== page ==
Practicing law is not a solitary exercise. 

You will always have to deal with clients, other lawyers on your team, opposing counsel, judges, and juries. Sometimes, you must deal with the media, regulators, and politicians. There are differing degrees, of course: writing a contract does not often put you in front of a jury, but the law always involves people, their issues, and a need for agreement of some sort. 

You will also develop a book of business as you become a rainmaker, which means deeper relationships and higher degrees of trust. 

Therefore, you will develop a reputation whether you like it or not. When it comes time for you to retire and move on (which will happen), you’ll need to know what you want from retirement, what you want to leave behind, and how you want to transfer trust and relationships.

We call this Design A Legacy, and it’s crucial to define your career as a happy rainmaker. 

Who do you want to be? 

Imagine you walk into a courtroom, you’ve prepared your arguments, you actually got some sleep, and you ate that perfect energy-filled, but not heavy, breakfast. You are ready.  

The opposing council approaches you. His father, who lives in another state, is in the hospital. Your opposition doesn’t know how serious the situation is, but he wants to put off the start of the trial for a week to sort out issues for his father. He wants to know if you’ll oppose his request.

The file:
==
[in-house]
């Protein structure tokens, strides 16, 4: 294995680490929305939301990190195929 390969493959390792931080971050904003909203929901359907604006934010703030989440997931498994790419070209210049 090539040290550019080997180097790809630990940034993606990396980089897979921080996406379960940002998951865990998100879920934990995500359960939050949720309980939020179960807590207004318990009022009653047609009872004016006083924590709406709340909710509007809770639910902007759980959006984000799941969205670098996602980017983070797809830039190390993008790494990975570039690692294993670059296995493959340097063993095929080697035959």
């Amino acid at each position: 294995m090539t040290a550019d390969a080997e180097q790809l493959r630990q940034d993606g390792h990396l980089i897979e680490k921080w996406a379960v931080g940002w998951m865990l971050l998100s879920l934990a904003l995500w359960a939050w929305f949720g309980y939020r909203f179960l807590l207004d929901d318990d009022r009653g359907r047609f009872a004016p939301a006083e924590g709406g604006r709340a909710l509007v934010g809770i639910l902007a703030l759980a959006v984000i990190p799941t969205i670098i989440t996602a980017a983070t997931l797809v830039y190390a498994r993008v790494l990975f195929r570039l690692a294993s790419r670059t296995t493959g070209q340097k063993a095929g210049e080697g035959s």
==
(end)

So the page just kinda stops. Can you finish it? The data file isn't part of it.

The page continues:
You have a choice. His father is alive, the situation doesn’t sound life-threatening, and you’ve worked hard to be ready for this moment. You also know that this judge is likely to side with you if you object to the delay, and that would put the opposition off his game—this could be an advantage for you. 

On the other hand, he’s human, and his father is in the hospital.

What do you do? 

What you do is who you are

The baseline is hard work and smart legal insights. But you also want to find your distinct niche within your practice. This is “ that thing” everyone comes to you for or knows you for, such as: 

  • Being amazing at research, the go-to person any time someone needs help. 
  • Reading and understanding regulations and their implications.
  • Researching and finding relevant case law.  
  • Revising briefs to make them more compelling.
  • Critiquing and honing oral arguments. 
  • Calming clients down. 
  • Working extra hours to get something across the finish line.
  • Always attending networking events (or any events), even last minute. 
  • Great at detail; you are the one to proofread documents that need to be accurate. 
  • Great writer or speaker. 

This list could go on for pages; the point is to think about how you want to be perceived. Define your special talent and nurture it. This will make you stand out, and it will also make your work more rewarding because you will focus on what you enjoy. 

There is no correct answer. 

Even the scenario above doesn’t have a correct answer. You could push your advantage or grant the delay; neither’s wrong. Your decisions will impact how others perceive you, lawyers, judges, colleagues, and clients. Whether or not they are there in that room, they are listening, and then next time this comes up, someone will tell the story of your actions this time. 

The question is, what story do you want them to tell? Do you want to be the ruthless, nerves-of-steel litigator who presses every advantage or the tough, empathetic lawyer who will do the right thing? Or something else entirely…?